Under relentless Wall Street scrutiny, Facebook has clammed up about its advertising experiments. But one ad broker invited into the social network’s nascent ad exchange says the marketplace is light-years ahead of competing offerings from Google, Yahoo, Rubicon and others – and that advertisers are clamoring to pump more money into it.
Facebook Exchange is “exponentially better” than competing systems, says Zach Coelius, whose company Triggit places advertiser bids on Facebook Exchange and all its major competitors. Coelius says his company’s limited data from three months of trials suggests Facebook customers targeted through the exchange are roughly twice as likely to buy or otherwise “convert” after clicking on an ad as those targeted through competitors. To sweeten the deal, such ad orders cost approximately one-sixth as much when acquired via Facebook Exchange versus competitors.
Triggit’s data provides the most extensive information yet on an experimental product that could turn into a strategic crown jewel for Facebook. Launched in late June with just eight participants, Facebook Exchange offers advertisers the chance to follow customers from certain websites onto Facebook and then bid to show them an ad. That practice is known in the online ad industry as “real-time bidding” and is widely adopted, including by Google via the DoubleClick Ad Exchange and by Yahoo via Right Media. It is often used to target people who visit an e-commerce website and browse for a particular type of product, urging them to come back and complete a purchase.
Facebook’s ad product director Gokul Rajaram hinted in July that the exchange was performing well, telling Wired Business that the “pre-alpha” system had “many, many people chomping at the bit to be let in and to ramp up their campaigns.” But he clammed up in a September interview with Ad Exchanger, stating “I can’t say anything about success because it’s still in beta right now.”
Coelius, who says he’s been authorized to speak by Facebook, says Facebook Exchange generates about four times as many clickthroughs per dollar spent when compared with its competitors (a measure known in the industry as “click-through return on ad spend”). That’s based on data from two Triggit advertisers, Shutterfly and Surveymonkey, but Coelius says “we are seeing this data across all … three dozen advertisers” whose ads it has sent to Facebook Exchange. (He elaborates in this blog post.)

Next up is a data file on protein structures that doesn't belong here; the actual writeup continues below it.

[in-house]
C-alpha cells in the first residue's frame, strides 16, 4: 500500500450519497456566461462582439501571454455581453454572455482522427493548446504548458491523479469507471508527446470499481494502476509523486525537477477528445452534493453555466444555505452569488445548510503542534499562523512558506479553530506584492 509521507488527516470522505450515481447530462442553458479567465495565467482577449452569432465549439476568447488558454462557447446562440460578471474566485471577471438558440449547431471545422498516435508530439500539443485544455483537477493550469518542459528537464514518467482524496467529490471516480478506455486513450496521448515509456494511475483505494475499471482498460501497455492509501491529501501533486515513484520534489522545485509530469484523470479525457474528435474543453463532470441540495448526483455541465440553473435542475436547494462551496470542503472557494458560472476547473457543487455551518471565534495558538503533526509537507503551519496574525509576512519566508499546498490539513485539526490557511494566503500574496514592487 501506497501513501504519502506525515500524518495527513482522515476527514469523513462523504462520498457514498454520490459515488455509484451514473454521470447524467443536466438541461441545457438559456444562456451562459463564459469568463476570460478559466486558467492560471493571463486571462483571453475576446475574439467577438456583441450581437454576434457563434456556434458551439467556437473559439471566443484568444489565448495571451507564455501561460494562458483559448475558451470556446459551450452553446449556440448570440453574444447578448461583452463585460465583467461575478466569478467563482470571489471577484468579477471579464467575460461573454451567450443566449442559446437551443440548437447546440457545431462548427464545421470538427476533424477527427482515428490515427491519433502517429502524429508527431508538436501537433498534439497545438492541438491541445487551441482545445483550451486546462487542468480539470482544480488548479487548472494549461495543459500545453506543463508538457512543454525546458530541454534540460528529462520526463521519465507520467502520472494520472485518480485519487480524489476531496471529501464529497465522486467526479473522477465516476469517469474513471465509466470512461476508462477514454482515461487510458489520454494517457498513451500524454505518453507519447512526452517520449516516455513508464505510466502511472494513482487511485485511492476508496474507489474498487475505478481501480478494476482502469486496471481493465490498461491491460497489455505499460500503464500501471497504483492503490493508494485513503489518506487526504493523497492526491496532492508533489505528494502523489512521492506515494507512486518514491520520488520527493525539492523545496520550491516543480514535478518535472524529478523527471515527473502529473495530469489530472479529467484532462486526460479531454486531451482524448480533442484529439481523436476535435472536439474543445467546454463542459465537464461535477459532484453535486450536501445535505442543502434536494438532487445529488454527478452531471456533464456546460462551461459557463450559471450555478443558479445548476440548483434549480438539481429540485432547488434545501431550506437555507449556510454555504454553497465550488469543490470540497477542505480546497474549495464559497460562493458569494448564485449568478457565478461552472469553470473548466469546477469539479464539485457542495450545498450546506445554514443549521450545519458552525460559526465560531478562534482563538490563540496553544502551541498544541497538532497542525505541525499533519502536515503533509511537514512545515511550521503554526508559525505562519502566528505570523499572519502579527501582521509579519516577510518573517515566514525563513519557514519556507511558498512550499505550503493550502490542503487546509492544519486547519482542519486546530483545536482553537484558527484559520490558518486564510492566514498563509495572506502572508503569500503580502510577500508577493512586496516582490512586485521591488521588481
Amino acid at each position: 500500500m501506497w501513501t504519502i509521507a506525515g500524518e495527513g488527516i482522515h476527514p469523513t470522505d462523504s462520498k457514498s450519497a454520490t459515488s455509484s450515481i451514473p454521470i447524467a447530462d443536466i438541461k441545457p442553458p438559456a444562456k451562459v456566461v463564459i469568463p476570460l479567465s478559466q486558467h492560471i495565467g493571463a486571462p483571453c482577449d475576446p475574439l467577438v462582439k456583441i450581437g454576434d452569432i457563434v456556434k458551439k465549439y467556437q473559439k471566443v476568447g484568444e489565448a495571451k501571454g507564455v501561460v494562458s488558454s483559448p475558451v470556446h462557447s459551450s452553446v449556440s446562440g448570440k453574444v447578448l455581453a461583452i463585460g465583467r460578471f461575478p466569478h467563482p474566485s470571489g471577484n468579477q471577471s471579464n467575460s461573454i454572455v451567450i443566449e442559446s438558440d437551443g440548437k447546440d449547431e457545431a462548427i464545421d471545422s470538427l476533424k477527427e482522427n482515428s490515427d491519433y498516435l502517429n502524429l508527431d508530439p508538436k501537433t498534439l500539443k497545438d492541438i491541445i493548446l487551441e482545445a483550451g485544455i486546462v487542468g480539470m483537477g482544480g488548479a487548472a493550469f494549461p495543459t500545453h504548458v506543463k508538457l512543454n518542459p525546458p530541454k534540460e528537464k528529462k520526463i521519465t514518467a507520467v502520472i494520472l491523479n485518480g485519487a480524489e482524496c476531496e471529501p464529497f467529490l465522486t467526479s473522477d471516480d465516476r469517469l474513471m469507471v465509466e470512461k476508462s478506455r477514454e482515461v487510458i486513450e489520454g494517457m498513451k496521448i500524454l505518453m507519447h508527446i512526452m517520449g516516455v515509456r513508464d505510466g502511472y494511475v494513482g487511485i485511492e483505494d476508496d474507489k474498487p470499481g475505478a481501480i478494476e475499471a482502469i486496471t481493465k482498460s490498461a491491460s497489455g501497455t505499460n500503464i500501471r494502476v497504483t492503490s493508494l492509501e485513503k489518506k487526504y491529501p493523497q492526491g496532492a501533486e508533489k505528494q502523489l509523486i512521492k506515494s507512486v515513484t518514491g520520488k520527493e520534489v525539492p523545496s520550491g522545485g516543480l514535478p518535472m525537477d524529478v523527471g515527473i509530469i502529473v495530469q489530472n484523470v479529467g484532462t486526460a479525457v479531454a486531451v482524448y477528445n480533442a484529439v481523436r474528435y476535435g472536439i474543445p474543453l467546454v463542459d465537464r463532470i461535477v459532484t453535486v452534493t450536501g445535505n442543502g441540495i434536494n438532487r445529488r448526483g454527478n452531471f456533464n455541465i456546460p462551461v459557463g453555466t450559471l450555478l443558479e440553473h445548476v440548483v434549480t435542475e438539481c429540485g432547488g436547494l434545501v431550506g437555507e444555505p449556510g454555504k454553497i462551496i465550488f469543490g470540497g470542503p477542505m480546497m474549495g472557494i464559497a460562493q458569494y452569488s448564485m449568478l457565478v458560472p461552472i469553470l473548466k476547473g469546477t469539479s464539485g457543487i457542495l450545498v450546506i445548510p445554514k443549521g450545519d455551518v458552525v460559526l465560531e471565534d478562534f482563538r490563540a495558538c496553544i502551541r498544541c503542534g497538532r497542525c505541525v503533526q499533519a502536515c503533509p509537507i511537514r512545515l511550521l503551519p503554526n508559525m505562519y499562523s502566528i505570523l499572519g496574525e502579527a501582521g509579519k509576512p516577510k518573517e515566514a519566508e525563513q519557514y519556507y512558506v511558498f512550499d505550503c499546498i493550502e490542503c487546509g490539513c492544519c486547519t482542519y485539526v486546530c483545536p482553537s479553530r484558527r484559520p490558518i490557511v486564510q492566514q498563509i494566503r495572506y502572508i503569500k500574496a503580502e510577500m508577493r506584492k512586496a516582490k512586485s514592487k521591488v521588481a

Coelius attributes Facebook’s performance to a “highly engaged audience” and to the fact that people tend to log on to the social network at both home and work, making them much easier to track. A chart prepared by Triggit (below) shows traditional ad exchanges like Google’s DoubleClick Ad Exchange (grouped together on the left) tend to to be dormant during the workday and to sell most of their ad impressions at night, when people get home from work. Facebook Exchange, in comparison (on the right), sells more than half as many ads at 10am as it does at 6 p.m.
Being able to target consumers around the clock is crucial to the merchants, app sellers and other transaction-driven advertisers who tend to use ad exchanges. “In our business, an expression of intent – a desire to find a pair of shoes, for example — goes stale very quickly,” Coelius says.
Many of Triggit’s advertisers would like Facebook to lift the exchange’s experimental status so they can spend more money on it, but the social network’s reticence to do that is understandable. Because they are based on your past web behavior, including searches and site visits, exchange ads can seem creepy to users, and Facebook has already ignited more than its share of privacy controversies and must tread carefully with its massive user base.
Unlike some of the initiatives of Facebook’s past, Facebook Exchange does not take the company into virgin territory; its competitors are already there. And it might make Facebook ads less annoying. “The relevance of the ads outweighs any concerns [users] might have,” Coelius says.
Given the state of Facebook’s stock – and Facebook Exchange’s potential to lift it – the social network no doubt hopes that’s true.